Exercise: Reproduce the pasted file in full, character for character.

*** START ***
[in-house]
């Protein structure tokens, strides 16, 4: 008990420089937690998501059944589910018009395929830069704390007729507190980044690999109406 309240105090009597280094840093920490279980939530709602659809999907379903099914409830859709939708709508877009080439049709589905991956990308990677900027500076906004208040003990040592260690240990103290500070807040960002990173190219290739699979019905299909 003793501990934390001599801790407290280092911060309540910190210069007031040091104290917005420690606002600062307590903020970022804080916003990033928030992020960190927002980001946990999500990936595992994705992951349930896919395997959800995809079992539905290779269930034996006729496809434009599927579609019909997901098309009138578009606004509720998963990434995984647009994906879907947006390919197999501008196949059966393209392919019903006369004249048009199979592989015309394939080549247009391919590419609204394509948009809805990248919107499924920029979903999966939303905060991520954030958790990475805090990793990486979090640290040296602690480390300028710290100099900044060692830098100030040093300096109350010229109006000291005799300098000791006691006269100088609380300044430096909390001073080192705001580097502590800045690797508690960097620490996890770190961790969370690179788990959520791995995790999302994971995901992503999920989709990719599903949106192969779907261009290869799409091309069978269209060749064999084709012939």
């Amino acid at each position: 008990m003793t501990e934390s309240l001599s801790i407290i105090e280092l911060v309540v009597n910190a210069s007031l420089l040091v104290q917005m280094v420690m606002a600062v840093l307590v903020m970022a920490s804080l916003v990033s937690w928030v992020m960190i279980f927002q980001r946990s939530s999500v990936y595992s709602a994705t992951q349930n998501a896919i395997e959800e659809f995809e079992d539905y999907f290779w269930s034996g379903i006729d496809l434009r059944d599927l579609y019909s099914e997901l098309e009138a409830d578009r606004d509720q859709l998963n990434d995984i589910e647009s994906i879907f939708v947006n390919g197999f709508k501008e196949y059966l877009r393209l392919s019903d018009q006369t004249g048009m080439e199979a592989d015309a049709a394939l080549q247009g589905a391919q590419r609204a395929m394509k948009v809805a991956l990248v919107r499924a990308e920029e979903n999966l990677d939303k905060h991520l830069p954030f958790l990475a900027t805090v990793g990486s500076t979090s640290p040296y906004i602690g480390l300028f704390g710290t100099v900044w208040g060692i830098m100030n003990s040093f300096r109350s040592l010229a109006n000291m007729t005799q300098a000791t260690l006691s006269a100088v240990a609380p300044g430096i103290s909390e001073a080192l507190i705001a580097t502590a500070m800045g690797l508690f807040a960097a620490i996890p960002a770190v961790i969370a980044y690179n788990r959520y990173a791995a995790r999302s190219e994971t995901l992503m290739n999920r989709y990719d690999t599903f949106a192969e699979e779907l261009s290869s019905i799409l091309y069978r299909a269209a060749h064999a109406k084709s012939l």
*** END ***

[in-house]
């Protein structure tokens, strides 16, 4: 008990420089937690998501059944589910018009395929830069704390007729507190980044690999109406 309240105090009597280094840093920490279980939530709602659809999907379903099914409830859709939708709508877009080439049709589905991956990308990677900027500076906004208040003990040592260690240990103290500070807040960002990173190219290739699979019905299909 003793501990934390001599801790407290280092911060309540910190210069007031040091104290917005420690606002600062307590903020970022804080916003990033928030992020960190927002980001946990999500990936595992994705992951349930896919395997959800995809079992539905290779269930034996006729496809434009599927579609019909997901098309009138578009606004509720998963990434995984647009994906879907947006390919197999501008196949059966393209392919019903006369004249048009199979592989015309394939080549247009391919590419609204394509948009809805990248919107499924920029979903999966939303905060991520954030958790990475805090990793990486979090640290040296602690480390300028710290100099900044060692830098100030040093300096109350010229109006000291005799300098000791006691006269100088609380300044430096909390001073080192705001580097502590800045690797508690960097620490996890770190961790969370690179788990959520791995995790999302994971995901992503999920989709990719599903949106192969779907261009290869799409091309069978269209060749064999084709012939």
């Amino acid at each position: 008990m003793t501990e934390s309240l001599s801790i407290i105090e280092l911060v309540v009597n910190a210069s007031l420089l040091v104290q917005m280094v420690m606002a600062v840093l307590v903020m970022a920490s804080l916003v990033s937690w928030v992020m960190i279980f927002q980001r946990s939530s999500v990936y595992s709602a994705t992951q349930n998501a896919i395997e959800e659809f995809e079992d539905y999907f290779w269930s034996g379903i006729d496809l434009r059944d599927l579609y019909s099914e997901l098309e009138a409830d578009r606004d509720q859709l998963n990434d995984i589910e647009s994906i879907f939708v947006n390919g197999f709508k501008e196949y059966l877009r393209l392919s019903d018009q006369t004249g048009m080439e199979a592989d015309a049709a394939l080549q247009g589905a391919q590419r609204a395929m394509k948009v809805a991956l990248v919107r499924a990308e920029e979903n999966l990677d939303k905060h991520l830069p954030f958790l990475a900027t805090v990793g990486s500076t979090s640290p040296y906004i602690g480390l300028f704390g710290t100099v900044w208040g060692i830098m100030n003990s040093f300096r109350s040592l010229a109006n000291m007729t005799q300098a000791t260690l006691s006269a100088v240990a609380p300044g430096i103290s909390e001073a080192l507190i705001a580097t502590a500070m800045g690797l508690f807040a960097a620490i996890p960002a770190v961790i969370a980044y690179n788990r959520y990173a791995a995790r999302s190219e994971t995901l992503m290739n999920r989709y990719d690999t599903f949106a192969e699979e779907l261009s290869s019905i799409l091309y069978r299909a269209a060749h064999a109406k084709s012939l």